John Muir


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Circa Date

circa 1887



lichen the tufts mark & cover the dead broken [section cut out] there is also on some sprinkling of the same lichen on ridges of that bark the finest of this forest extends from the slopes of Mt. Hoffmann N of Yosemite valley to a mile or more West of Cascade Creek interrupted partially by the basin of Yosemite Creek. We are camped for the night at Cascade creek near the Mono Trail crossing. Manzanita mostly small & prostrate here. The edible berries now ripe [& eatable] are brown when dry.

Cloudiness today about .10. The sunset very much flaming purple & crimson – showed gloriously through the aisles of the woods.

15th) Weather pure gold. Cloudiness about .05 white flecks & pencilings around the horizon. Moved two or three miles & are camped at Tamarac Flat [named from the two leaved pine abundant here around a meadow & which the mountaineers call Tamarac because the slender form of this tree somewhat resembles the Tamarac of the] Eastern states. Wandering in the woods here back of the pines which encircle the meadows I found very noble specimens of the magnificent silver fir. The tallest I found to be 240 feet high & 5 feet in diameter 4 feet from


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the ground [the height was roughly measured by triangulation with an instrument whittled with my pocket knife & which had a plummet instead of level.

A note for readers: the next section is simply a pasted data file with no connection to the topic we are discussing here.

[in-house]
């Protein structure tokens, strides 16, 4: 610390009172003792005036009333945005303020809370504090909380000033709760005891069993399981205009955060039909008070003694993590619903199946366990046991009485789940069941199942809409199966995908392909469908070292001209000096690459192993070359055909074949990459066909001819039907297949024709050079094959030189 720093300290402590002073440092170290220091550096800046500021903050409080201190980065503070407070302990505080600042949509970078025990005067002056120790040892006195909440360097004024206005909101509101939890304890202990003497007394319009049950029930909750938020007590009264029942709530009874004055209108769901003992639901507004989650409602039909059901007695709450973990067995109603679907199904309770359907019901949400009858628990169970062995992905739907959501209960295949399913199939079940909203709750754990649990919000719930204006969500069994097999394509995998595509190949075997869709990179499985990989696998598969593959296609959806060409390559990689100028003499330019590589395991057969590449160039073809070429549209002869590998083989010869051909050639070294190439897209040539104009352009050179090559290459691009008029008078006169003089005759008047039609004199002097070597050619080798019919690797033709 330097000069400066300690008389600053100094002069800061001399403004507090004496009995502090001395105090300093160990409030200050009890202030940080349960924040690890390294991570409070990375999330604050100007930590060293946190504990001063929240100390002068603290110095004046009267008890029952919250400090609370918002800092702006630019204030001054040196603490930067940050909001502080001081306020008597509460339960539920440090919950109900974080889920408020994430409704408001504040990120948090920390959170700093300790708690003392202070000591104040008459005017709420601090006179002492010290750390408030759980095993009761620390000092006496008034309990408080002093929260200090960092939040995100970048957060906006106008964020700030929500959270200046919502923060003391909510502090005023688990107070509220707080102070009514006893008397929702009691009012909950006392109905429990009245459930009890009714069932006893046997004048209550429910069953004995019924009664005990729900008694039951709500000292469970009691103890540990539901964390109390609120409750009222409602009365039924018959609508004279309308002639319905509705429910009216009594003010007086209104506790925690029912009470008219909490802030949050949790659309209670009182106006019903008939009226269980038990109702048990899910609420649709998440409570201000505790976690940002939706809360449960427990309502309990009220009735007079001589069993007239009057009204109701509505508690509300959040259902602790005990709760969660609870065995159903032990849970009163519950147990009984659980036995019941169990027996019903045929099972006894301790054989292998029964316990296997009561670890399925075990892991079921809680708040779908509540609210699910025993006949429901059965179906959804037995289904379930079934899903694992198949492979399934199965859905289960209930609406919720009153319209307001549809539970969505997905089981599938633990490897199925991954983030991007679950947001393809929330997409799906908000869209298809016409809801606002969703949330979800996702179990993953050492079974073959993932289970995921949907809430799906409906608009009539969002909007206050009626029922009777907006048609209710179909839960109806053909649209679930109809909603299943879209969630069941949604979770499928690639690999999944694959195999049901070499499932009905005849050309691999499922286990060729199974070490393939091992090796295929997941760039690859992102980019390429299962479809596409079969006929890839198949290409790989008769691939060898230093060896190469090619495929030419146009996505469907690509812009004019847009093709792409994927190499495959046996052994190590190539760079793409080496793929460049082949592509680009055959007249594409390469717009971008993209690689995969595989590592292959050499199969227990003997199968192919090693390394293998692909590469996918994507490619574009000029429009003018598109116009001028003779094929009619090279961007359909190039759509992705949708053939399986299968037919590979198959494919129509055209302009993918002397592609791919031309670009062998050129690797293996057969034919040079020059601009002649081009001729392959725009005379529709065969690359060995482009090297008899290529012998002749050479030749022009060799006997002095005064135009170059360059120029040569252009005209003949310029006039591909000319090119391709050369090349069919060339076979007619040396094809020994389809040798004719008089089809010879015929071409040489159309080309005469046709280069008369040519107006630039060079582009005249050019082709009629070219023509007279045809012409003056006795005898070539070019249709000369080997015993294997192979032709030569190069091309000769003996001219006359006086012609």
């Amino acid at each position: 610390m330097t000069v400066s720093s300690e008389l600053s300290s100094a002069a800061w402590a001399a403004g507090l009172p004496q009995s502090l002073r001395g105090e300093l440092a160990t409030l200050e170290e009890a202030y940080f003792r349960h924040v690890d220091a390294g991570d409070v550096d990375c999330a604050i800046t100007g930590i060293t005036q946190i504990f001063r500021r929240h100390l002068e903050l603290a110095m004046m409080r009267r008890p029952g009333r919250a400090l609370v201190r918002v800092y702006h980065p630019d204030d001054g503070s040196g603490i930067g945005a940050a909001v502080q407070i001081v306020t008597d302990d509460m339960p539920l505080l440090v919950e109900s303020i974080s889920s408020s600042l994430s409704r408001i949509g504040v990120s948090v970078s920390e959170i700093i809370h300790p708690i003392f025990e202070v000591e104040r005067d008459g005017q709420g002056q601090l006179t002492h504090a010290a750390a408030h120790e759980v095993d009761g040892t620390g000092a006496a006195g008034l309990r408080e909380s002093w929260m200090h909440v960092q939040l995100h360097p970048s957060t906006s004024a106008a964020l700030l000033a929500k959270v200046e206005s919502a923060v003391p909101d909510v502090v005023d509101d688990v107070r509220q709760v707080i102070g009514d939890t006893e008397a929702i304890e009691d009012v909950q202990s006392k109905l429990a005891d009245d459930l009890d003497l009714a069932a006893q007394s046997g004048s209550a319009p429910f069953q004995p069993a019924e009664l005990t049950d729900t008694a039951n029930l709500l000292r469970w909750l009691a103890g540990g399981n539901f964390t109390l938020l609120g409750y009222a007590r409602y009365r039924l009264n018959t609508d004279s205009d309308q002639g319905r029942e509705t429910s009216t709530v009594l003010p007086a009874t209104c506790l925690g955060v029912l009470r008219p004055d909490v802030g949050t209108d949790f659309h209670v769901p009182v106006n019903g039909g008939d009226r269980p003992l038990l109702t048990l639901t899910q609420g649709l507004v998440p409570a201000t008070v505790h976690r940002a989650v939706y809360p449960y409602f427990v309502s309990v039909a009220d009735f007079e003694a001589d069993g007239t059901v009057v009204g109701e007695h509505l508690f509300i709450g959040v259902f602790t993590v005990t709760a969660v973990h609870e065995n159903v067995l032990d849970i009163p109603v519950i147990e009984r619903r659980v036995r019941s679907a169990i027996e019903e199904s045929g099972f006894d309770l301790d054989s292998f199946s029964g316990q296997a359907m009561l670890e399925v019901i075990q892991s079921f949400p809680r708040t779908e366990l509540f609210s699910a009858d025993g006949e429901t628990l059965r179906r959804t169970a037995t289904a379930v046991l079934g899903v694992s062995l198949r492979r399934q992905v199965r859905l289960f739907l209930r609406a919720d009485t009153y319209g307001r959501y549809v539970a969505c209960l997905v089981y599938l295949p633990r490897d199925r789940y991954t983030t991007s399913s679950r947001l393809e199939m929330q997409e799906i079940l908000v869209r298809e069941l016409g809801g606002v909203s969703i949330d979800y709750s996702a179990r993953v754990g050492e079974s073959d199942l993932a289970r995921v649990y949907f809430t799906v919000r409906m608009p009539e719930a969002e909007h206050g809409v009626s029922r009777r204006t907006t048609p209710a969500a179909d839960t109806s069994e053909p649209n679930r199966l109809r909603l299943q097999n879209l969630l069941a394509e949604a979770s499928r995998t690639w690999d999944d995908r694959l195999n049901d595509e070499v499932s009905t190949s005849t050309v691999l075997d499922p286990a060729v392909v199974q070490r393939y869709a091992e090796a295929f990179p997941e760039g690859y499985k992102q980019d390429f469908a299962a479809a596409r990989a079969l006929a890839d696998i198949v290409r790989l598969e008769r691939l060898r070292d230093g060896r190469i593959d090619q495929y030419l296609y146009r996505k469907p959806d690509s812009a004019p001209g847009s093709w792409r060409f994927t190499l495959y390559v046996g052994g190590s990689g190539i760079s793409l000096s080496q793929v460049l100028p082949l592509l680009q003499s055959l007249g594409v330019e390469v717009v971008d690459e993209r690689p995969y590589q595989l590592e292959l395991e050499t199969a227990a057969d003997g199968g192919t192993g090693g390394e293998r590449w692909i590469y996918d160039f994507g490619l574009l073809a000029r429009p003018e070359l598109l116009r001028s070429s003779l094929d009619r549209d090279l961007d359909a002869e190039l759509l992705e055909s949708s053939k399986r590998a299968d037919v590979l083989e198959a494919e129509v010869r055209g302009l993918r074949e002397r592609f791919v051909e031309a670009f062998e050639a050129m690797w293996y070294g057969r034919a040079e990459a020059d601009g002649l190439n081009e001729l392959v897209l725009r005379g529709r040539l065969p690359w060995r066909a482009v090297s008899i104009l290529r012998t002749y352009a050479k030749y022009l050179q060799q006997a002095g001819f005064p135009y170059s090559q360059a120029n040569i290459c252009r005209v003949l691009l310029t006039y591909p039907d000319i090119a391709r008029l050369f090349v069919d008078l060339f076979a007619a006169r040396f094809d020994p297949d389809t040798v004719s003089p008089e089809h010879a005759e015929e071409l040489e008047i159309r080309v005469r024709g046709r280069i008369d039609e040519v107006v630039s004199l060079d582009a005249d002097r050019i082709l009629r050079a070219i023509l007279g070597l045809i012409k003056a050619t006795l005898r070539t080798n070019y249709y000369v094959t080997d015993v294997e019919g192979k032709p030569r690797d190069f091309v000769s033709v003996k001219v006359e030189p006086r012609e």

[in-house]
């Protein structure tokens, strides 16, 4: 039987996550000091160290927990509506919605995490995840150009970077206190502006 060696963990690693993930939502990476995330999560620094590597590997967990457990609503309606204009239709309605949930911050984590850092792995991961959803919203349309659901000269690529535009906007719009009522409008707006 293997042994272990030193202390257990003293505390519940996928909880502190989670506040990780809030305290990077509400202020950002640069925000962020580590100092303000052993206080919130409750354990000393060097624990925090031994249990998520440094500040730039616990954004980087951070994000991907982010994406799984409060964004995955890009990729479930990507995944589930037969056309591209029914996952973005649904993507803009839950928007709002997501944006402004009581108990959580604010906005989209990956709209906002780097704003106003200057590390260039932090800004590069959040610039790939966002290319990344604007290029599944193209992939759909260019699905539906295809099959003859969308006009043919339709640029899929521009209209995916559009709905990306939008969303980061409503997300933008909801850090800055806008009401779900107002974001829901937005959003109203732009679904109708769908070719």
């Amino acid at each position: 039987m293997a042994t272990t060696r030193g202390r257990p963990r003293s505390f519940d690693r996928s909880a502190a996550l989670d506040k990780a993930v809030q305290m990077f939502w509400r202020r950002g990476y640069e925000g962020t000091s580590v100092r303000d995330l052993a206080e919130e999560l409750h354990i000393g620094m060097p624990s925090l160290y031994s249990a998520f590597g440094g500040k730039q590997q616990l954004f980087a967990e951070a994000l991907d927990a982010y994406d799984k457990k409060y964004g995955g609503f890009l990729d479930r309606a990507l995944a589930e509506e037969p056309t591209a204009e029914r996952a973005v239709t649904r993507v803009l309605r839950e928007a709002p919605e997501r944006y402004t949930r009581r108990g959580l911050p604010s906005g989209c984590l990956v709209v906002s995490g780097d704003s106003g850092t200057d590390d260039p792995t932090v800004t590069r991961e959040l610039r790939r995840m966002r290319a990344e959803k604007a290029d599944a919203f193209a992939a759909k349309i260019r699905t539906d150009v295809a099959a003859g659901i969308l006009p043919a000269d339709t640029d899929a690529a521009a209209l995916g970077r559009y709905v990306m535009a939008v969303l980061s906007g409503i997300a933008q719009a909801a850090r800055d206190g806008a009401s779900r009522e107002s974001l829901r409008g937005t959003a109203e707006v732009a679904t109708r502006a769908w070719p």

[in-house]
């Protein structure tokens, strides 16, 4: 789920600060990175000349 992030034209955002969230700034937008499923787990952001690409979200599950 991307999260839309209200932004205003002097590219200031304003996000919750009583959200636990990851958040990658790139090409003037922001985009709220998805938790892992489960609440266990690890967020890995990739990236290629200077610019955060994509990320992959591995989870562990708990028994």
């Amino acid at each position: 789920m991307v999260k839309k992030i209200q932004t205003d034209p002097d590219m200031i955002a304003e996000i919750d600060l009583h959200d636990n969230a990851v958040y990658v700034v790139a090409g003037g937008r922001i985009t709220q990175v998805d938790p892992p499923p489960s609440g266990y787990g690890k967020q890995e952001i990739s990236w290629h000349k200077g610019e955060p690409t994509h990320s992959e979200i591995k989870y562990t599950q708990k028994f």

16th) Crawled slowly 4 or 5 miles today through the glorious forest to Crane Flat where we are camped for the night. Small oaks here of libocedrus & douglas spruce mixed with the firs, sugar pine, [also] yellow pine. Lovely starry night. The tall spiry tree[s] tops relieved in jet black against the sky. I linger by the fire loath to go to bed.

17th) This morning I left the camp early & went down to the northwestward over the Tuolumne divide to a grove of sequoia that I had heard of. They occupy [cover] an area of perhaps less than 50 acres [only a few] but some of the trees are noble colossal old giants [colossal in size] surrounded by magnificent sugar pines. The perfect specimens not burned or broken are singularly regular & symmetrical though not at all conventional showing infinite variety in general unity & harmony. The noble shafts with rich brown purplish fluted bark free of limbs for 150 feet or so delicate are ornamented here & there with rosettes of dense sprays [here & there] The main branches of the oldest trees are crooked & rugged

Date Occurred


Resource Identifier

MuirReel31 Notebook 009 Img059.jpg

Contributing Institution

Holt-Atherton Special Collections, University of the Pacific Library

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